Study focuses on what bite victims are thinking (c) 2015-2017 Frania
Shelley-Grielen all rights reserved

Conventional approaches to dog bite prevention focus on what a dog is “saying”
through behavior but a recent study published in the  
Journal of Veterinary Behavior by
researchers Carri Westgarth and Francine Watkins shifts the focus to what people are
thinking instead, especially when those thoughts are “it will never happen to me.”

In the research, conducted in England, eight women were interviewed about their
experiences with being bitten by dogs. The study discusses concerns with the growing
number of dog bites (which may be actually difficult to determine as they are often not
reported if medical attention is not warranted) along with the effectiveness of bite
prevention. Avoiding bites centers on paying careful and close attention to canine body
language and responding to signals that a bite is forthcoming. These signals are often
categorized in animal behavior as “distance increasing behaviors.”  Because fighting is
costly from a biological perspective (injuries prevent hunting, foraging, mating and
more), ritualized threat displays from hissing to growling to snapping or roaring, etc.
usually end with one of the animals deferring to the other and moving away. In
Westgarth and Watkins’ study impediments to an appropriate response of deference to
warning signals of a forthcoming bite are listed as: 1) not interacting with the dog prior
to the bite (or being in the wrong place at the wrong time as in running past a dog that
bites at people who run), 2) the location and context of the event (a play bite or a bite to
a burglar in the home cannot be equated to biting without provocation in public) and
3) whether or not the individual believes in the seriousness of the warning along with
their capability and facility in stopping the bite from happening.

While there is much to discuss about dog bites and the how’s and what’s and why’s and
where’s of the factors surrounding them, Westgarth and Watkins highlight a factor we
often neglect in the discussion; that we can skip over most of what is relevant to the
dogs when it is not relevant to us.

The researchers found that all study participants knew about dog bog behavior and
believed this understanding and past exposure should have enabled them to respond
more appropriately and evade the bite. But they did not respond appropriately. This
lack of an appropriate response stems mostly from an overarching belief of “it would
not happen to me.” And it may also be that this belief also goes along with another
belief, one that says that because one knows about dogs one is exempted from listening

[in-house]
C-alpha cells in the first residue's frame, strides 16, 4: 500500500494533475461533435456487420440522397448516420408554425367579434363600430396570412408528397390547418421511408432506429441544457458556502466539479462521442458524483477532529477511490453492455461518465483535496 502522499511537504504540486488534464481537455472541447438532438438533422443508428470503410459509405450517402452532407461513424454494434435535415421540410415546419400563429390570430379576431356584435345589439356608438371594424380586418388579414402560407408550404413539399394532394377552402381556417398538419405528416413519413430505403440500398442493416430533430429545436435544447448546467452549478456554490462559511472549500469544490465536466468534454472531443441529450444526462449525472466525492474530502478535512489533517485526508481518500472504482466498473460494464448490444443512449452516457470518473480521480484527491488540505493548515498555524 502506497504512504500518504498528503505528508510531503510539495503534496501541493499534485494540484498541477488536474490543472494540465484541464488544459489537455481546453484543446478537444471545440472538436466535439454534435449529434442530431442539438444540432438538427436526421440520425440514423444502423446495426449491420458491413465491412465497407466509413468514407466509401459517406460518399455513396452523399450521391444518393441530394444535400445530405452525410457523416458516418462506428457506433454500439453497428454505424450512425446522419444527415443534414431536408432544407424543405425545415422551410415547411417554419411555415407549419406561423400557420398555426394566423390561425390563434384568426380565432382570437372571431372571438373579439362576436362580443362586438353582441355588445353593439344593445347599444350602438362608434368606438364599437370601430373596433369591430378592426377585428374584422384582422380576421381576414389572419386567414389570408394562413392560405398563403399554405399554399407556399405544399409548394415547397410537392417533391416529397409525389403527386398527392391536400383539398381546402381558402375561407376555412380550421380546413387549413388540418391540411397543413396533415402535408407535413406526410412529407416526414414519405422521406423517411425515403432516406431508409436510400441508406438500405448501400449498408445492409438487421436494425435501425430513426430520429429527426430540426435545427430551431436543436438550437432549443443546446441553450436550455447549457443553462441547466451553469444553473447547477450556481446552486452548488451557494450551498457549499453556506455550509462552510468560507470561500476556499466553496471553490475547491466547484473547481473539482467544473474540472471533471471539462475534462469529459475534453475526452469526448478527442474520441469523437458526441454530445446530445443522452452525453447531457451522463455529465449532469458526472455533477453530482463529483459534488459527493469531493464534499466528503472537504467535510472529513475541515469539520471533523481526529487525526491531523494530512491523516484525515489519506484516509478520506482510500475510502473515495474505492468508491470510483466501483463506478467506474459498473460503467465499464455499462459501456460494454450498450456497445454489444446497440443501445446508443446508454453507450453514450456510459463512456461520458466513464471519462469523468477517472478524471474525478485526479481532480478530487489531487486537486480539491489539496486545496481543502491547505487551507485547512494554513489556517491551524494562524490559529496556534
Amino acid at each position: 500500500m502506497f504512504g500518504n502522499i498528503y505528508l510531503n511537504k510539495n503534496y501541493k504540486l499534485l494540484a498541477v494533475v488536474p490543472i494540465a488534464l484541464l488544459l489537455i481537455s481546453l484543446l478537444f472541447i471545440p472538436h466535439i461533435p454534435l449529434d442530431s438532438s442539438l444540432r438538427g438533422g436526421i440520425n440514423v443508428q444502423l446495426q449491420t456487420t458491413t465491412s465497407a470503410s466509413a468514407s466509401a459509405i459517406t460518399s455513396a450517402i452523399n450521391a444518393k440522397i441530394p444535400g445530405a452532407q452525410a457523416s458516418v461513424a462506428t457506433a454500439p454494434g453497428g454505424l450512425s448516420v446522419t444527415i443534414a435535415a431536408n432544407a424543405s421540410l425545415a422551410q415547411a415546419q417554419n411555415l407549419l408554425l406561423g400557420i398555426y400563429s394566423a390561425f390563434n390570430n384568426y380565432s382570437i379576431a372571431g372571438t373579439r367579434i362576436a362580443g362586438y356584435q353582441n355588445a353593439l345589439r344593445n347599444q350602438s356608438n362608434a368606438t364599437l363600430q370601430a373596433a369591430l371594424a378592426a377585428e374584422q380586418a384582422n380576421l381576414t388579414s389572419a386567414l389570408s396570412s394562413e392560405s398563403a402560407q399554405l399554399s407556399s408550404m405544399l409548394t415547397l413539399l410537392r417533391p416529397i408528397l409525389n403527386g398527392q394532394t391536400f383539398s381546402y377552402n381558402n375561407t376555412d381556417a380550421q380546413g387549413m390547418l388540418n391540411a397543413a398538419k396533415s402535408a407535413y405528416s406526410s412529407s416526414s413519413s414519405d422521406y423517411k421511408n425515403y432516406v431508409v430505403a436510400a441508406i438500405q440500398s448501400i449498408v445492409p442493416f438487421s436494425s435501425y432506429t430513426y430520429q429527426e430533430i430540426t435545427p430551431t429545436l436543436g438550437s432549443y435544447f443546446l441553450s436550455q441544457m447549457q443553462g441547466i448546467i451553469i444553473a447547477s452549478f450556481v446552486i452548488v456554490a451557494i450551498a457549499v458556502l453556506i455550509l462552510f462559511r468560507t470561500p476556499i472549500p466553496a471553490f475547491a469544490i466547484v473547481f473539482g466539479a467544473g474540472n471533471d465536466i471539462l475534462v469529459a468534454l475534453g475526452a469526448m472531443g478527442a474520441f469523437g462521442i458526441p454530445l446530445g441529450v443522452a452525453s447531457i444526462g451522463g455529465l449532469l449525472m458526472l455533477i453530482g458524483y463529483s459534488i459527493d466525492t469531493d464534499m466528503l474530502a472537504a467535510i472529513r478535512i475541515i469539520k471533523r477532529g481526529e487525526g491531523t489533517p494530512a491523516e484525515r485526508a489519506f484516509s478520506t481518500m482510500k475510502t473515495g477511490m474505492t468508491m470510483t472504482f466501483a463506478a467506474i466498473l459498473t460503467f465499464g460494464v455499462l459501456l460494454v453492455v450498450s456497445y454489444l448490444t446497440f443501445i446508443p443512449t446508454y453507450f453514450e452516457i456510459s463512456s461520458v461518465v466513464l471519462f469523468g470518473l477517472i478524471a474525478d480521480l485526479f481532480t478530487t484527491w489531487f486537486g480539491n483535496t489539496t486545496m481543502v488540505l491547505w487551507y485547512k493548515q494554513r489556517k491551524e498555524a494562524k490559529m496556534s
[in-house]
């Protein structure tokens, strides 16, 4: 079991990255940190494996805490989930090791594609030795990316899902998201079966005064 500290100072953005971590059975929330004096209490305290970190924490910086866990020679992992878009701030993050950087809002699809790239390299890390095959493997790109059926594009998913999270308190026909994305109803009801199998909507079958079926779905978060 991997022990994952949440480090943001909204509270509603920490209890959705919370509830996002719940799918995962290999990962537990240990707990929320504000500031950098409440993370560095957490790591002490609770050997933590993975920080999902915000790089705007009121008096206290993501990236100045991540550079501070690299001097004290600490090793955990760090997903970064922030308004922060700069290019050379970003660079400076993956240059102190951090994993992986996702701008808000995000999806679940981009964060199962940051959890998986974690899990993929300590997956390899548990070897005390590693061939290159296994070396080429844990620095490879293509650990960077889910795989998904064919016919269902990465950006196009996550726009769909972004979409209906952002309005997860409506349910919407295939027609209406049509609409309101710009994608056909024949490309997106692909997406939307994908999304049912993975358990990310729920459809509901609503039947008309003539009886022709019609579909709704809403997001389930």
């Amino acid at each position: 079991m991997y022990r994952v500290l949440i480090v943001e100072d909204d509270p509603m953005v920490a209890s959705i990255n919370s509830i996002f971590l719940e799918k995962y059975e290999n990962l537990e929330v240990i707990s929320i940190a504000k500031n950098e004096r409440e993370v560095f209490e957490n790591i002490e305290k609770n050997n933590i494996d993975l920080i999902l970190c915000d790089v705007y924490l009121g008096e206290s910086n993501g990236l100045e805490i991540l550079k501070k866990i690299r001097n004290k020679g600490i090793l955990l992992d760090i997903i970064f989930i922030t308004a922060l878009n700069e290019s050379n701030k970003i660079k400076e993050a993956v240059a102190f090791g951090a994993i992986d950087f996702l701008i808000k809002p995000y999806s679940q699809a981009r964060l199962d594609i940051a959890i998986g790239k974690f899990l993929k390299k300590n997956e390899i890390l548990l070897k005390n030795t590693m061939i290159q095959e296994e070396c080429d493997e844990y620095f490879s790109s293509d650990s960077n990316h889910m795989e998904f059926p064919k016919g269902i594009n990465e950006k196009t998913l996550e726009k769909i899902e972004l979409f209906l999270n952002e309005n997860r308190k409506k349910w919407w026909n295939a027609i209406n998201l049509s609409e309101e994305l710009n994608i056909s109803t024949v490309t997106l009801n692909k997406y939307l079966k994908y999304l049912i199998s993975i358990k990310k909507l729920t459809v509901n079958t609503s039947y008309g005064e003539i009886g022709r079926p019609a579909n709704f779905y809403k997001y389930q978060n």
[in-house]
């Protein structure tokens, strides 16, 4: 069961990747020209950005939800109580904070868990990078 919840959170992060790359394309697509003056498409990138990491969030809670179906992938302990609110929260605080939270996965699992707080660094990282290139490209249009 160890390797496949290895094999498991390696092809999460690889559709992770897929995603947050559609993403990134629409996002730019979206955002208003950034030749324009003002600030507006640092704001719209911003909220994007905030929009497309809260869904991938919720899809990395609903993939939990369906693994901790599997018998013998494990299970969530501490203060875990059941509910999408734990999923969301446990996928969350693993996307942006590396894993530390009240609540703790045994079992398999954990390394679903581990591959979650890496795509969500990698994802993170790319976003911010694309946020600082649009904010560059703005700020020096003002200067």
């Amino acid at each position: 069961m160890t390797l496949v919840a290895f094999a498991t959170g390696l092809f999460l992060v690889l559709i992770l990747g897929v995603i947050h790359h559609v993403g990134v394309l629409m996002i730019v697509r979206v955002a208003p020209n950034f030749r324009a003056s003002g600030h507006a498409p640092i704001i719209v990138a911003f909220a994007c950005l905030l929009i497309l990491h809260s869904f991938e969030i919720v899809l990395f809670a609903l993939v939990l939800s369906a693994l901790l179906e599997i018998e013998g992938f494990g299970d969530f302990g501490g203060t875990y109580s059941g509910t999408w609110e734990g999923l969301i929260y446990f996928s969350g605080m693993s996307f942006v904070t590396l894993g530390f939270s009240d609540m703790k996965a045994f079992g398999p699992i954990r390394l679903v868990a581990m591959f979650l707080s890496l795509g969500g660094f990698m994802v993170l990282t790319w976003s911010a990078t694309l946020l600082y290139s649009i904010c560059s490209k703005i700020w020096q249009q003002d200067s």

to them at times. The limitations of these beliefs are noted eloquently by Westgarth
and Watkins: “When the danger of a dog bite occurring is considered low, behaviour
change is unlikely to occur. Even if participants have been bitten before they still held
the belief that ‘it would not happen to me.” This makes it difficult to know how to target
interventions. If there is no perceived need, there is no need to participate in education,
or to act upon any new knowledge, because the person does not believe a bite will
happen to them, or could happen again. They will have little regard or follow-thorough
for interventions that educate about how to take preventative action. Therefore, their
behaviour will not change.”

People I work with often talk about their belief that their love, affection and knowledge
of dogs is, they believe, apparent to all dogs, not just the dogs which with they have
relationships. Additionally, we often also place a burden of “trust” on our own dogs not
to indulge natural (and necessary) defensive canine behavior by virtue of our
relationship to them. In the study in question as one of the participant’s notes: “…I
knew he’d go for me but you kind of expect that when you’ve got that trust bond with
your dogs that maybe they wouldn’t, even if you do something to upset them, so that’s
probably why it upset me because I was maybe expecting him not to be like that even
though I knew that he would kind of thing so. It’s silly really…”

Silly and when you think of it, unfair. Thinking and wanting dogs not to have personal
space that needs respecting because we would like to interact with them however we
want and not on their terms is both silly and unfair. So is ignoring the warning signs of
stress and discomfort because we do not believe they should apply to us. Our love and
knowledge for and about dogs do not make an exception of our need to listen and
respond appropriately to what a dog is clearly telling us.

Having been bitten for similar reasons, I carry a small scar on one hand. It is a
constant reminder that when working with animals one needs to always know that
they have much to say and much attention needs to be paid to it and if I am someone
who is fortunate enough to understand what is being said than I am obligated by the
love and understanding I have for animals to listen them.

References
Westgarth, C., Watkins, F. (2015). A qualitative investigation of the perceptions of female dog bite
victims and implications for the prevention of dog bites.
Journal of Veterinary Behavior (10) 479-488

Why
professionals
think they won't
get bitten
“When the danger of a dog bite
occurring is considered low,
behaviour change is unlikely to
occur. Even if participants have been
bitten before they still held the belief
that ‘it would not happen to me.” This
makes it difficult to know how to
target interventions. If there is no
perceived need, there is no need to
participate in education, or to act
upon any new knowledge, because
the person does not believe a bite will
happen to them, or could happen
again. They will have little regard or
follow-thorough for interventions
that educate about how to take
preventative action. Therefore, their
behaviour will not change.”
USAG Humphries
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